My first Willamette Writers conference was a series of hilarious, exciting events and a bona fide success! I spent three days soaking up knowledge, meeting enthusiastic people and reconnecting with what I am most passionate about: storytelling.
My partner-in-crime @kimliterally and I spent the weekend at the Double Tree, being silly, drinking hotel coffee and finding inspiration in crowded conference rooms. It was perfect.
For some ridiculous reason, when I signed up for the conference several months ago, I thought I would be ready to pitch “Hello, Harbor” to agents. I chose two agents– one of which had to be replaced at the last minute– and promised myself I would have a solid draft ready by August 1. Of course, I did not have a solid draft. In fact, I had been struggling to write all summer. Oh well, I would figure it out.
We arrived late on Friday morning and Kim still had to register, so I hung out by the registration desk and thumbed through my conference materials. I casually turned my name badge over to see when my pitch appointments were scheduled and I almost fainted. I had 40 minutes until my first pitch and the second pitch was scheduled shortly after that. Holy shit! I thought I would have at least a day to craft my pitch and run through it a couple times in my hotel room mirror. All I had were handwritten notes from a pitch class I took a year ago. We sat down in Larry Brooks’ Story 101 workshop, and I couldn’t pay attention to anything but the clock.
When it was time for my pitch, I dashed out of the conference room and stopped by a grand piano to collect myself and put away my notebook. I pulled my water bottle out of my purse to find that its contents had pooled at the bottom, with my notes, my wallet, my Kindle and everything else I owned. I did not have time to do anything but laugh. Harbor was making herself known. So with a purse full of water, I walked down the long carpeted hallway and waited outside a ballroom with 20 other hopeful authors.
Agents were arranged by last name and sat at little two-top tables with glasses of ice water and stacks of business cards. You only have 10 minutes to convince a stranger to read your book. A stranger that hears more than 10,000 similar pitches every year and only says “yes” to five percent. I walked into the room, found my first agent, introduced myself and said “do you want me to just start?” I can’t remember exactly what I said but she smiled at the end. She gave me some pointers for my next pitch and then she said yes! SHE SAID YES!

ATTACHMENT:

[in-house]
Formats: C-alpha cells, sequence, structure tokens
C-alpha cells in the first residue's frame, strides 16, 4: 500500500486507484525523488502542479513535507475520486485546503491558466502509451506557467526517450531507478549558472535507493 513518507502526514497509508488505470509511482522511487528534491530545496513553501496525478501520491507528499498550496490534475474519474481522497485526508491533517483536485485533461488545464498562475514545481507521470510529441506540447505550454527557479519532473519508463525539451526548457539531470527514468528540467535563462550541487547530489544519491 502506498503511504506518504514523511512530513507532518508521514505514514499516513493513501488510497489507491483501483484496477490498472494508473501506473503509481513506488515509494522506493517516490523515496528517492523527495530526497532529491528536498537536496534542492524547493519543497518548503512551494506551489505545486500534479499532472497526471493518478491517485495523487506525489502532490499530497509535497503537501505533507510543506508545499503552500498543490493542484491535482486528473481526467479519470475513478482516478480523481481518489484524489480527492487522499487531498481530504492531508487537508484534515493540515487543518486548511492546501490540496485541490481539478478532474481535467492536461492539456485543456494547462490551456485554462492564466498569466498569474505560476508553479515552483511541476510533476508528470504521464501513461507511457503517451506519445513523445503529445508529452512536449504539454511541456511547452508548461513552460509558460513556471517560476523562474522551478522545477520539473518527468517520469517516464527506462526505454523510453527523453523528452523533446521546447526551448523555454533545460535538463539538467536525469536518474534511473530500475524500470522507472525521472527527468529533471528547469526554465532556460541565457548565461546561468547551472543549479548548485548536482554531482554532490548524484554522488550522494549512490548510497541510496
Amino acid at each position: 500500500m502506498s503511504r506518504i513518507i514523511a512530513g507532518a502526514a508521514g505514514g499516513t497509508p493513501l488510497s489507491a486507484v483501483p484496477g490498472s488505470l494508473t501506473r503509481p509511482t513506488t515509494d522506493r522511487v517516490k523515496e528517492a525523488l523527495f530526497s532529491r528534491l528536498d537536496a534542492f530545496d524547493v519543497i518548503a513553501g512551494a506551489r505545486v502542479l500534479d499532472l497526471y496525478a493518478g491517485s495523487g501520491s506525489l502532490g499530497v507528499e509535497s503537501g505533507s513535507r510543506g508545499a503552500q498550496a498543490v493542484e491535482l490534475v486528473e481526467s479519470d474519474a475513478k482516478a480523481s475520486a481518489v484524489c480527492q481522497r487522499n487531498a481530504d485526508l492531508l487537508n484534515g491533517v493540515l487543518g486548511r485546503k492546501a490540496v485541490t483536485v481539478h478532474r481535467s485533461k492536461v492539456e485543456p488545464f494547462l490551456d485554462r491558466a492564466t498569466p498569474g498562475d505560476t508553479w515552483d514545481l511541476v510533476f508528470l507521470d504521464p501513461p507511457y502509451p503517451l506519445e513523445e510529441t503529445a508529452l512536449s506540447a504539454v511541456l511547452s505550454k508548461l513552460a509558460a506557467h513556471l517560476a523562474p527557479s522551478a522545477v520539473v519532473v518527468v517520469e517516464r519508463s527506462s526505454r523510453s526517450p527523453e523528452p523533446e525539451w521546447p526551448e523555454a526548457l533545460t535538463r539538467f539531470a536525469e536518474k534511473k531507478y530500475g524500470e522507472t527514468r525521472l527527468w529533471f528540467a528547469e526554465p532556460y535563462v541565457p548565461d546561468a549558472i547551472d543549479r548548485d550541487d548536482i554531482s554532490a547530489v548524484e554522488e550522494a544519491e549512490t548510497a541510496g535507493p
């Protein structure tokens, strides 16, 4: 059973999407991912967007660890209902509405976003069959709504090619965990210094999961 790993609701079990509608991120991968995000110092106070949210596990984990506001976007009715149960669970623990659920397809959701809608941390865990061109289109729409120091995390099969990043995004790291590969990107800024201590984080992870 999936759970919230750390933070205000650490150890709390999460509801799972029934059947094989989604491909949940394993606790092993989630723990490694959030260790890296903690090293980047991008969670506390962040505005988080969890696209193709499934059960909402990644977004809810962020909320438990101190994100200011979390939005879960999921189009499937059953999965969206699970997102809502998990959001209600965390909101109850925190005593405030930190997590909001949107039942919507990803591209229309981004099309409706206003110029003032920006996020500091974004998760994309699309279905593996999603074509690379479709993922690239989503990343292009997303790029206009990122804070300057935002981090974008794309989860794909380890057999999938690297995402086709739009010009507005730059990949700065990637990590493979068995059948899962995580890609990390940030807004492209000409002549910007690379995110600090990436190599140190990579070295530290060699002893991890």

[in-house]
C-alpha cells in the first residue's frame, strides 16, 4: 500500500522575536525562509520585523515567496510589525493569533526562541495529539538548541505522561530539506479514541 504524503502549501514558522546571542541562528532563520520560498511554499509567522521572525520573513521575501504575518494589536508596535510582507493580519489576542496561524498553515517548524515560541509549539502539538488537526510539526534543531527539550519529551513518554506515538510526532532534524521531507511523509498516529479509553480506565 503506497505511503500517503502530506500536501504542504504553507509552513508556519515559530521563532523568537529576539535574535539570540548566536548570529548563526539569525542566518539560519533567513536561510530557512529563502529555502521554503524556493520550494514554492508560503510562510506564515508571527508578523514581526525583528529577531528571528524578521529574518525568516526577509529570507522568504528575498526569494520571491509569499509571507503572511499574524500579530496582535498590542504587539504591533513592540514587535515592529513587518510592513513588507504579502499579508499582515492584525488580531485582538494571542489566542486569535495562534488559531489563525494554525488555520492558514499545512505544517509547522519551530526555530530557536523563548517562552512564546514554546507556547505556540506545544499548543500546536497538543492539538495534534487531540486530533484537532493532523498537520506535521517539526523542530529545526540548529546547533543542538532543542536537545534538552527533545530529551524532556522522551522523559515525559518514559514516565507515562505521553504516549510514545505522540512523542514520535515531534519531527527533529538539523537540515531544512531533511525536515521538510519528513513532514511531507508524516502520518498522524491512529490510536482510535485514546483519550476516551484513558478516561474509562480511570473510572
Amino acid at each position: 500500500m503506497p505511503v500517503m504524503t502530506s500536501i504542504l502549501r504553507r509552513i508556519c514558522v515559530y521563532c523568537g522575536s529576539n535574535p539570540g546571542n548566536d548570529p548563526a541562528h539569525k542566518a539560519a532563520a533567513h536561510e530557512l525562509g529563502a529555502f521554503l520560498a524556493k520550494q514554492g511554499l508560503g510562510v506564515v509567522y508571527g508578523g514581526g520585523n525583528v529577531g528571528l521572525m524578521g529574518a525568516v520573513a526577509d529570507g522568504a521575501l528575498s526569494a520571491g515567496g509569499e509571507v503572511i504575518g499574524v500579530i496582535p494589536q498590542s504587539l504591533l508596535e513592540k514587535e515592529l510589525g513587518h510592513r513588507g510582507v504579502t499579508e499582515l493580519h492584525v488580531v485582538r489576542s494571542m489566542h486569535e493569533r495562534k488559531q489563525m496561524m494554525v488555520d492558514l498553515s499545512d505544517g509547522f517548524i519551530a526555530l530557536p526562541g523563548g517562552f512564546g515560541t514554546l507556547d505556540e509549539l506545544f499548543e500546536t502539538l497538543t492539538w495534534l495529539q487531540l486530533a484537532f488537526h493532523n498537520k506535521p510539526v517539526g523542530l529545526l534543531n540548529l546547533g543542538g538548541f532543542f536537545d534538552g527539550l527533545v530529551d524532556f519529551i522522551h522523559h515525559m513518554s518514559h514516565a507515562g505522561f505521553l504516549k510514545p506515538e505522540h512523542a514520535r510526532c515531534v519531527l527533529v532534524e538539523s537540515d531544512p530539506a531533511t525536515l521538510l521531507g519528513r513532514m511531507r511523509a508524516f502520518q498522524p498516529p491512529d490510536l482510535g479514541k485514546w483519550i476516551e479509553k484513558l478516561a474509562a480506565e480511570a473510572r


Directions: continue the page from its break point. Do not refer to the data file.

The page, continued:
I nearly skipped out of the room, with an ear-to-ear grin. A sweet older lady at the door stopped me and said, “You’re smiling, it must have went well!” I gave her a thumbs up and danced back to the workshop. The rest of the weekend could have been boring and terrible and it wouldn’t have mattered because somebody wanted to read my story! But the rest of the weekend was amazing and it kept getting better and better. I got a second yes, I went to some incredible workshops taught by professional authors and screenwriters, I had several epiphanies about my book’s plot, fan-girled the screenwriter of one of my favorite films (Gordy Hoffman, brother of the late Phillip Seymour Hoffman), I watched a great keynote from best selling author Diana Gabaldon and got to chat with her for a few minutes while she signed my book, and I felt more genuinely myself than I have in a very long time.
Harbor had her fun, too. My water girl kept finding ways to say “HEY, I’M HERE. TELL MY STORY!” Water soaked everything in my purse, a water bottle splashed all over my face in Hallie Ephron’s workshop, the cover of the writing magazine on the registration counter was deep blue waves, and when I was feeling ready to go home on the morning of the third day, I slipped on water and fell in the shower. It was weird and awesome. I think the universe was telling me something.
I have always scoffed when people say things like “you’ll know it when you see it” but I just knew it this weekend. I knew that writing is what I was meant to be doing and events like the Willamette Writers conference is where I am meant to be.
Recommendations: Check out workshops from storycraft genius Larry Brooks, page-turner author Hallie Ephron, conflict guru Eileen Cook, Hollywood screenwriter Luke Ryan and genuine dude Gordy Hoffman.